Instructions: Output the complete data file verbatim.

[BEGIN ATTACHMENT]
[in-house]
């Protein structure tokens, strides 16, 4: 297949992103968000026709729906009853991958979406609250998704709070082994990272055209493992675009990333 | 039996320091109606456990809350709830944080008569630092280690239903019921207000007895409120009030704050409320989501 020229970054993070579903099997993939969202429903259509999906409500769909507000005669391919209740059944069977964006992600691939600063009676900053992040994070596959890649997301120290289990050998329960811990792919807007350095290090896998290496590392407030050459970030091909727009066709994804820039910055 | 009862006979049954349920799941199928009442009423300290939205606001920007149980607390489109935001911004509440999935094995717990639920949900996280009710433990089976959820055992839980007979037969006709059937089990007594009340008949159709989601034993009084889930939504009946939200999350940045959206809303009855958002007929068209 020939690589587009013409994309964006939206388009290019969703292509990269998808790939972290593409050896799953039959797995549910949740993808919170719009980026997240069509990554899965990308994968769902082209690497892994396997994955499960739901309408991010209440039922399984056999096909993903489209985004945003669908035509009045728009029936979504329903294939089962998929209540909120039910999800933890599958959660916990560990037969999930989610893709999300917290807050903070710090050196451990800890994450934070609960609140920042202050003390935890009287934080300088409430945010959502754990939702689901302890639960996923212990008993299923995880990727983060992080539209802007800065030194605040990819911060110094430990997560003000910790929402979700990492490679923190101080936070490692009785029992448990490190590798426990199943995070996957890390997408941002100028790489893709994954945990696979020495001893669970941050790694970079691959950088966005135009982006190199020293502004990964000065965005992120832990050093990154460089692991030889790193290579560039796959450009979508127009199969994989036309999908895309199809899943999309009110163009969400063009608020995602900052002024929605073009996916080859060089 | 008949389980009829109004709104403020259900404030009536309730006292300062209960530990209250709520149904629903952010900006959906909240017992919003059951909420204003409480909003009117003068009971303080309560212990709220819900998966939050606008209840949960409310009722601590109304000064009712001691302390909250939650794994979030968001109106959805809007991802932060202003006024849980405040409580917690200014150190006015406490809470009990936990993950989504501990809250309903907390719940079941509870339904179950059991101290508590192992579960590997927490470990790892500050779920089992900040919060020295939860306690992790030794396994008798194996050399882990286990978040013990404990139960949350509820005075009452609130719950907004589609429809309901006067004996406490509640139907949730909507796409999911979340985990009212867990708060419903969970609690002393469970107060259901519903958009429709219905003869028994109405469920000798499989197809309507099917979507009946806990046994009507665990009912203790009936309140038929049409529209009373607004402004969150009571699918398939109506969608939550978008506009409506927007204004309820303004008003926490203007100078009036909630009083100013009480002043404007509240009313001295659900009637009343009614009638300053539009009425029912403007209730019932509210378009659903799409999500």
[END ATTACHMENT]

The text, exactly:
[in-house]
């Protein structure tokens, strides 16, 4: 297949992103968000026709729906009853991958979406609250998704709070082994990272055209493992675009990333 | 039996320091109606456990809350709830944080008569630092280690239903019921207000007895409120009030704050409320989501 020229970054993070579903099997993939969202429903259509999906409500769909507000005669391919209740059944069977964006992600691939600063009676900053992040994070596959890649997301120290289990050998329960811990792919807007350095290090896998290496590392407030050459970030091909727009066709994804820039910055 | 009862006979049954349920799941199928009442009423300290939205606001920007149980607390489109935001911004509440999935094995717990639920949900996280009710433990089976959820055992839980007979037969006709059937089990007594009340008949159709989601034993009084889930939504009946939200999350940045959206809303009855958002007929068209 020939690589587009013409994309964006939206388009290019969703292509990269998808790939972290593409050896799953039959797995549910949740993808919170719009980026997240069509990554899965990308994968769902082209690497892994396997994955499960739901309408991010209440039922399984056999096909993903489209985004945003669908035509009045728009029936979504329903294939089962998929209540909120039910999800933890599958959660916990560990037969999930989610893709999300917290807050903070710090050196451990800890994450934070609960609140920042202050003390935890009287934080300088409430945010959502754990939702689901302890639960996923212990008993299923995880990727983060992080539209802007800065030194605040990819911060110094430990997560003000910790929402979700990492490679923190101080936070490692009785029992448990490190590798426990199943995070996957890390997408941002100028790489893709994954945990696979020495001893669970941050790694970079691959950088966005135009982006190199020293502004990964000065965005992120832990050093990154460089692991030889790193290579560039796959450009979508127009199969994989036309999908895309199809899943999309009110163009969400063009608020995602900052002024929605073009996916080859060089 | 008949389980009829109004709104403020259900404030009536309730006292300062209960530990209250709520149904629903952010900006959906909240017992919003059951909420204003409480909003009117003068009971303080309560212990709220819900998966939050606008209840949960409310009722601590109304000064009712001691302390909250939650794994979030968001109106959805809007991802932060202003006024849980405040409580917690200014150190006015406490809470009990936990993950989504501990809250309903907390719940079941509870339904179950059991101290508590192992579960590997927490470990790892500050779920089992900040919060020295939860306690992790030794396994008798194996050399882990286990978040013990404990139960949350509820005075009452609130719950907004589609429809309901006067004996406490509640139907949730909507796409999911979340985990009212867990708060419903969970609690002393469970107060259901519903958009429709219905003869028994109405469920000798499989197809309507099917979507009946806990046994009507665990009912203790009936309140038929049409529209009373607004402004969150009571699918398939109506969608939550978008506009409506927007204004309820303004008003926490203007100078009036909630009083100013009480002043404007509240009313001295659900009637009343009614009638300053539009009425029912403007209730019932509210378009659903799409999500």